Oh, but the speeches! Some say that the power of the president stems from the word; that he is the country's supreme editorial writer or a secular preacher of sorts, as political scientist Dolf Sternberger has put it. No self-respecting president forgets that he should encourage debate and even be difficult, if necessary. But is this really true? There have certainly been memorable speeches by German presidents. They include the address by Richard von Weizsäcker on May 9, 1985 to mark the 40th anniversary of the German surrender, Roman Herzog's "jolt" speech and, most recently, Christian Wulff's remark that Islam is part of Germany.
But it is a popular myth in the republic that the president initiates debate. The trick to a successful presidential speech lies precisely in capturing the social mainstream and giving it a quasi-governmental blessing. Weizsäcker's speech on the anniversary of Germany's surrender was brilliant, but in the end it only summarized the consensus that had emerged from a decades-long debate over how Germany should address its Nazi past. It wasn't Weizsäcker who had forced the painful debate over the crimes of the Nazis on the German people -- the '68 generation deserved most of the credit for this. Was it truly shocking in 1997 -- that is, in the final phase of the Kohl era -- to lament politicians' lapsed courage to bring about reforms, as Roman Herzog did in his jolt speech? And besides the Bavarian conservative party, the Christian Social Democrats (CSU), who seriously disputes that Islam is a part of Germany?
Official Soapbox Orator
There is always something amusing about the president being said to have given a "courageous" speech. Courage implies having something to lose, and aside from a little criticism in the press, a president has nothing to fear, as Roman Herzog once admitted with refreshing candidness: "Because I, as president, have almost no decision-making power, it isn't even possible to hold me accountable if someone translates proposals I make into law. On the other hand, when something I propose is not done, I can always point out that it would have been better if they had listened to me."
Of course, the republic can afford an official soapbox orator. The office of the president costs taxpayers €30 million ($38 million) a year, which an industrialized nation like Germany can certainly afford. But it's annoying when presidents abuse the office to make a name for themselves at the expense of those politicians who actually have to follow up their words with actions. One of the reasons Wulff's predecessor, Horst Köhler, was so popular is that he gave a voice to anger against politicians. He managed to castigate politicians for being enslaved to the pollsters, while at the same time delighting in his own popularity.
Köhler had a great role model. No former president is as admired as Richard von Weizsäcker, and yet he was the one who introduced the unpleasant habit of criticizing politics and parties from the vantage point of the president. Weizsäcker had been a member of the CDU federal executive board for years, and he was a member of the Bundestag and mayor of Berlin, but as president he said: "I do not come from the world of political parties." Like Köhler later on, he did not try to encourage understanding for the complex business of political life. Instead, he separated himself from it to enhance his popularity.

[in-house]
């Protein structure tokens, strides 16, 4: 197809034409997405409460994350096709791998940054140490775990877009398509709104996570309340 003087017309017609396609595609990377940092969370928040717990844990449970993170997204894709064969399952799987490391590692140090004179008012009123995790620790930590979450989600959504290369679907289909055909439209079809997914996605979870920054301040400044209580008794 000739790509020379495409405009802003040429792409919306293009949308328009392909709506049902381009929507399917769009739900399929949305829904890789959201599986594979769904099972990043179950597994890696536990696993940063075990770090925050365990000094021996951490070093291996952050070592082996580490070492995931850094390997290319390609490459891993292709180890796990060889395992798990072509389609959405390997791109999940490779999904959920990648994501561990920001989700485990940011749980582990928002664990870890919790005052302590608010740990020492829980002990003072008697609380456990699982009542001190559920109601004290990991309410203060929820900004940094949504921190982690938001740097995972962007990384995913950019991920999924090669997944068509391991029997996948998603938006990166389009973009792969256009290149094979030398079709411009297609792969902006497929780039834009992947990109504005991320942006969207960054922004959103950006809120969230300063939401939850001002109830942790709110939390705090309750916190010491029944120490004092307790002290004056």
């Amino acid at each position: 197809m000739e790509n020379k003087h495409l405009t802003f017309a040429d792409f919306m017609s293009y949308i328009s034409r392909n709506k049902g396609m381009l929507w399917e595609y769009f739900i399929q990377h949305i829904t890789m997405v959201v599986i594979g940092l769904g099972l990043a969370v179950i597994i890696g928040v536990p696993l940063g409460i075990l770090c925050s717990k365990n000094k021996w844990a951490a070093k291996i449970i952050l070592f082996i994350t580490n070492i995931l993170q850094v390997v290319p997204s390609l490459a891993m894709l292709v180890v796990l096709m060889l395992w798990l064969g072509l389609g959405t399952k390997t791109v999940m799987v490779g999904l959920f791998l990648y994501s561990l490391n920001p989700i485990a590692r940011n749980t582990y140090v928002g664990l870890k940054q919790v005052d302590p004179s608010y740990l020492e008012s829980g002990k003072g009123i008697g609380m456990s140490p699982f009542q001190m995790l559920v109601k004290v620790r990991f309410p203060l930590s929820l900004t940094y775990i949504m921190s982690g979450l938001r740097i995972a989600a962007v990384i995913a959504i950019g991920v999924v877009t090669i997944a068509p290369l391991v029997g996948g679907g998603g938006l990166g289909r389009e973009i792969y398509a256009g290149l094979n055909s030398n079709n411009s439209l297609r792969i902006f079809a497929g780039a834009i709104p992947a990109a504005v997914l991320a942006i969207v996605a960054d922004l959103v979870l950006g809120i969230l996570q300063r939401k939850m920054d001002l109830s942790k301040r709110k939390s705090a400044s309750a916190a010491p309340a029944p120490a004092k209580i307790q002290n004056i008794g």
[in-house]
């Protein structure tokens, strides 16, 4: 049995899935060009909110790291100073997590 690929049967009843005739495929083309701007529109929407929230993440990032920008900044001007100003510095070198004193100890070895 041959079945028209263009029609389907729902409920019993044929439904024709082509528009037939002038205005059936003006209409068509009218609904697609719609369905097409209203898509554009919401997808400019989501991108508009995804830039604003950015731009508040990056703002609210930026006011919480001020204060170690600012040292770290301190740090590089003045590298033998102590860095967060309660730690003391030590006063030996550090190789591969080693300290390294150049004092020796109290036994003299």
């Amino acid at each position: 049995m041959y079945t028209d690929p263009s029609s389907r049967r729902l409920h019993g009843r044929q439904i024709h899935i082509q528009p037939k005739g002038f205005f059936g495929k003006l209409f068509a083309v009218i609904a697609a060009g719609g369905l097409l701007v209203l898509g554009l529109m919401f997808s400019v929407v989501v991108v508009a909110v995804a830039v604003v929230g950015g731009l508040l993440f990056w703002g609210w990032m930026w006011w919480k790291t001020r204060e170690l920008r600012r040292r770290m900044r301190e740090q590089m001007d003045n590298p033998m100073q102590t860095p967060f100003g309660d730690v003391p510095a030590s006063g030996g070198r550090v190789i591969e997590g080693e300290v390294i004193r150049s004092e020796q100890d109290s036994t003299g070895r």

Colder, But More Honest
It is about time to think about the unthinkable -- a republic without a president. Is this even possible? With some goodwill, the meager competencies of the head of state could certainly be quickly reassigned. Laws can also come into effect without the president's signature. That would leave the examination of whether new legislation is in conformity with the constitution, a task that the Federal Constitutional Court is better equipped to perform than the lawyers at the office of the president.
And why shouldn't the Bundestag be given the right to dissolve itself? It's already a glaring deficiency in the constitution that a chancellor who is tired of governing can only pave the way to new elections by proposing a vote of confidence, and the construct is made doubly absurd by the fact that the president is ultimately included in the decision-making process.
What would a republic without a president look like? It would be colder, but more honest -- colder because citizens could no longer cling to the comforting idea that there is something akin to non-partisan wisdom. Germany would have to bid farewell to the idea of a republican king, one who puts a friendly face on the daily battle for power. It would also lose the president's annual Christmas address.
It would also be more honest because the elimination of the presidential office would obliterate the last trace of fear of an authoritarian state from the constitution. It would reduce the German democracy to its rational core, and to the insight that politics cannot exist without debate and strife -- and that that is a good thing. It would be an unfiltered democracy, and thus an unprecedented experiment in German history. But it wouldn't be the worst.